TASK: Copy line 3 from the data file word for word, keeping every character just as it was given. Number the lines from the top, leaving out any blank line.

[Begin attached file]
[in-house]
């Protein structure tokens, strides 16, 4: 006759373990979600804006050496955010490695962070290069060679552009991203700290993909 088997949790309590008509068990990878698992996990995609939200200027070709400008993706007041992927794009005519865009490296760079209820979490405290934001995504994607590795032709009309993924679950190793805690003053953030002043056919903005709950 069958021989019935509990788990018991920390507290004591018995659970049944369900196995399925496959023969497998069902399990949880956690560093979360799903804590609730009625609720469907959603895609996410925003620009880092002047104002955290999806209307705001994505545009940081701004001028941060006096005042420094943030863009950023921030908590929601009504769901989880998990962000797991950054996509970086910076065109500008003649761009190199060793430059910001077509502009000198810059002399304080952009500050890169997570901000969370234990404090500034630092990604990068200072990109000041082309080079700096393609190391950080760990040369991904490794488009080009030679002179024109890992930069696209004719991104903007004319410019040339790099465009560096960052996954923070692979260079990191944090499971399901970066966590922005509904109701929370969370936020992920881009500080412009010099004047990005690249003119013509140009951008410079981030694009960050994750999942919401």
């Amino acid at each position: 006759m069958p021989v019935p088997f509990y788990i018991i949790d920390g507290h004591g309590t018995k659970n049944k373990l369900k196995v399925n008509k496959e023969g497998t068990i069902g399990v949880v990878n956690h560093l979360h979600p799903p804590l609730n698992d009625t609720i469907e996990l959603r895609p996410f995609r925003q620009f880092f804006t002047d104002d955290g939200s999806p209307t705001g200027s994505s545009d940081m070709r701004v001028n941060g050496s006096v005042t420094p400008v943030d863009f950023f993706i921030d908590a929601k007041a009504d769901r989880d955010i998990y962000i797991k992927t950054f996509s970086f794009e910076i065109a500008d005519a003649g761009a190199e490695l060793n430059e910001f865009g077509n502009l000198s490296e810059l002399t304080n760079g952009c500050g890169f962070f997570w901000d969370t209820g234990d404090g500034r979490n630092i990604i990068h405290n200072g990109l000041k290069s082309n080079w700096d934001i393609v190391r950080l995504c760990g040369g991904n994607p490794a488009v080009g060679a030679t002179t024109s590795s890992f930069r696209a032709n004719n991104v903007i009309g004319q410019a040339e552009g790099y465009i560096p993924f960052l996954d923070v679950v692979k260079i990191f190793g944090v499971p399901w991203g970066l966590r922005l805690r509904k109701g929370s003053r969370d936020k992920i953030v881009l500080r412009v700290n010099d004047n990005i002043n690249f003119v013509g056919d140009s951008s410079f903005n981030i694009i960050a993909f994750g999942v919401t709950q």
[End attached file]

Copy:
């Amino acid at each position: 006759m069958p021989v019935p088997f509990y788990i018991i949790d920390g507290h004591g309590t018995k659970n049944k373990l369900k196995v399925n008509k496959e023969g497998t068990i069902g399990v949880v990878n956690h560093l979360h979600p799903p804590l609730n698992d009625t609720i469907e996990l959603r895609p996410f995609r925003q620009f880092f804006t002047d104002d955290g939200s999806p209307t705001g200027s994505s545009d940081m070709r701004v001028n941060g050496s006096v005042t420094p400008v943030d863009f950023f993706i921030d908590a929601k007041a009504d769901r989880d955010i998990y962000i797991k992927t950054f996509s970086f794009e910076i065109a500008d005519a003649g761009a190199e490695l060793n430059e910001f865009g077509n502009l000198s490296e810059l002399t304080n760079g952009c500050g890169f962070f997570w901000d969370t209820g234990d404090g500034r979490n630092i990604i990068h405290n200072g990109l000041k290069s082309n080079w700096d934001i393609v190391r950080l995504c760990g040369g991904n994607p490794a488009v080009g060679a030679t002179t024109s590795s890992f930069r696209a032709n004719n991104v903007i009309g004319q410019a040339e552009g790099y465009i560096p993924f960052l996954d923070v679950v692979k260079i990191f190793g944090v499971p399901w991203g970066l966590r922005l805690r509904k109701g929370s003053r969370d936020k992920i953030v881009l500080r412009v700290n010099d004047n990005i002043n690249f003119v013509g056919d140009s951008s410079f903005n981030i694009i960050a993909f994750g999942v919401t709950q």